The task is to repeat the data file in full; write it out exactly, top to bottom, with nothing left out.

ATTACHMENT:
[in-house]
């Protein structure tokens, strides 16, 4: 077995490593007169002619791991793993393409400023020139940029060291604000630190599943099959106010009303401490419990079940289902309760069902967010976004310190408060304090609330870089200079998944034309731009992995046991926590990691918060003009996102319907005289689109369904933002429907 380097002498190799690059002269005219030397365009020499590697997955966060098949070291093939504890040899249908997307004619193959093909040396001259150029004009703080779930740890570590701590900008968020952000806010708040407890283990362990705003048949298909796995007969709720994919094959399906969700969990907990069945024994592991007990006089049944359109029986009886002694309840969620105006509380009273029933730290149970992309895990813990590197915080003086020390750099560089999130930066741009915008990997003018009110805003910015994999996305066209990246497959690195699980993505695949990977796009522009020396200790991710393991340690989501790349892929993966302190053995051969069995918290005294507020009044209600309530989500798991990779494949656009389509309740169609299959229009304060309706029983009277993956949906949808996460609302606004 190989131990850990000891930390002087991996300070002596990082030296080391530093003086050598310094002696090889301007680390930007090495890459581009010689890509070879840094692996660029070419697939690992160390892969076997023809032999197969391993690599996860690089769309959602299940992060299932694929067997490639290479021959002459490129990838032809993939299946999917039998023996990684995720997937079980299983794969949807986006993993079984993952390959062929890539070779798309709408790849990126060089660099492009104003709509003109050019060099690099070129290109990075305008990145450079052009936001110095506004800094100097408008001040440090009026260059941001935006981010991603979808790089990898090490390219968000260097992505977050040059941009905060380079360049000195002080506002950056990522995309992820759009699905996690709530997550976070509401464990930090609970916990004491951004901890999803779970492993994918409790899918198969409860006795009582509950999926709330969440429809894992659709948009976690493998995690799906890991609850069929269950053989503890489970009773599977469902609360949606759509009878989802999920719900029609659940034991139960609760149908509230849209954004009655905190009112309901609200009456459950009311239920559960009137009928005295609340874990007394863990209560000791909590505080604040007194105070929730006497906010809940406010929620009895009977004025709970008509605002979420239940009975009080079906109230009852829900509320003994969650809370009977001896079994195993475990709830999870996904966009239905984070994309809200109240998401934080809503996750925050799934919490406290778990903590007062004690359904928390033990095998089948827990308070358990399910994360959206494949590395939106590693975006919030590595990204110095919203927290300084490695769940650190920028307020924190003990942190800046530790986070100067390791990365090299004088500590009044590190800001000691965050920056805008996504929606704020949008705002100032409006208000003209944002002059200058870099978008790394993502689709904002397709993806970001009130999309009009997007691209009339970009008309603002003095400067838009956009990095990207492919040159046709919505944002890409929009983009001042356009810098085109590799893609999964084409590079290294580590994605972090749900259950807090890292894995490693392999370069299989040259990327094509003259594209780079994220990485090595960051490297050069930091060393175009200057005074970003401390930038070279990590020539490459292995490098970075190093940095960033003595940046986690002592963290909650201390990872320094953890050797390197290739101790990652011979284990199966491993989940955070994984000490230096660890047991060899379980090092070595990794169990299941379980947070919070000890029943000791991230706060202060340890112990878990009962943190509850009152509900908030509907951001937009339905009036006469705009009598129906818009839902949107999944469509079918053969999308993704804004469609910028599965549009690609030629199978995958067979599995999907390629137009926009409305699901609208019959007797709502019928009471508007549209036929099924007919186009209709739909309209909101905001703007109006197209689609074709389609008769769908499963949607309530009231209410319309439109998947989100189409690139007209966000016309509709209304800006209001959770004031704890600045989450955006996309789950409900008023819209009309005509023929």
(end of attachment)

[in-house]
């Protein structure tokens, strides 16, 4: 077995490593007169002619791991793993393409400023020139940029060291604000630190599943099959106010009303401490419990079940289902309760069902967010976004310190408060304090609330870089200079998944034309731009992995046991926590990691918060003009996102319907005289689109369904933002429907 380097002498190799690059002269005219030397365009020499590697997955966060098949070291093939504890040899249908997307004619193959093909040396001259150029004009703080779930740890570590701590900008968020952000806010708040407890283990362990705003048949298909796995007969709720994919094959399906969700969990907990069945024994592991007990006089049944359109029986009886002694309840969620105006509380009273029933730290149970992309895990813990590197915080003086020390750099560089999130930066741009915008990997003018009110805003910015994999996305066209990246497959690195699980993505695949990977796009522009020396200790991710393991340690989501790349892929993966302190053995051969069995918290005294507020009044209600309530989500798991990779494949656009389509309740169609299959229009304060309706029983009277993956949906949808996460609302606004 190989131990850990000891930390002087991996300070002596990082030296080391530093003086050598310094002696090889301007680390930007090495890459581009010689890509070879840094692996660029070419697939690992160390892969076997023809032999197969391993690599996860690089769309959602299940992060299932694929067997490639290479021959002459490129990838032809993939299946999917039998023996990684995720997937079980299983794969949807986006993993079984993952390959062929890539070779798309709408790849990126060089660099492009104003709509003109050019060099690099070129290109990075305008990145450079052009936001110095506004800094100097408008001040440090009026260059941001935006981010991603979808790089990898090490390219968000260097992505977050040059941009905060380079360049000195002080506002950056990522995309992820759009699905996690709530997550976070509401464990930090609970916990004491951004901890999803779970492993994918409790899918198969409860006795009582509950999926709330969440429809894992659709948009976690493998995690799906890991609850069929269950053989503890489970009773599977469902609360949606759509009878989802999920719900029609659940034991139960609760149908509230849209954004009655905190009112309901609200009456459950009311239920559960009137009928005295609340874990007394863990209560000791909590505080604040007194105070929730006497906010809940406010929620009895009977004025709970008509605002979420239940009975009080079906109230009852829900509320003994969650809370009977001896079994195993475990709830999870996904966009239905984070994309809200109240998401934080809503996750925050799934919490406290778990903590007062004690359904928390033990095998089948827990308070358990399910994360959206494949590395939106590693975006919030590595990204110095919203927290300084490695769940650190920028307020924190003990942190800046530790986070100067390791990365090299004088500590009044590190800001000691965050920056805008996504929606704020949008705002100032409006208000003209944002002059200058870099978008790394993502689709904002397709993806970001009130999309009009997007691209009339970009008309603002003095400067838009956009990095990207492919040159046709919505944002890409929009983009001042356009810098085109590799893609999964084409590079290294580590994605972090749900259950807090890292894995490693392999370069299989040259990327094509003259594209780079994220990485090595960051490297050069930091060393175009200057005074970003401390930038070279990590020539490459292995490098970075190093940095960033003595940046986690002592963290909650201390990872320094953890050797390197290739101790990652011979284990199966491993989940955070994984000490230096660890047991060899379980090092070595990794169990299941379980947070919070000890029943000791991230706060202060340890112990878990009962943190509850009152509900908030509907951001937009339905009036006469705009009598129906818009839902949107999944469509079918053969999308993704804004469609910028599965549009690609030629199978995958067979599995999907390629137009926009409305699901609208019959007797709502019928009471508007549209036929099924007919186009209709739909309209909101905001703007109006197209689609074709389609008769769908499963949607309530009231209410319309439109998947989100189409690139007209966000016309509709209304800006209001959770004031704890600045989450955006996309789950409900008023819209009309005509023929």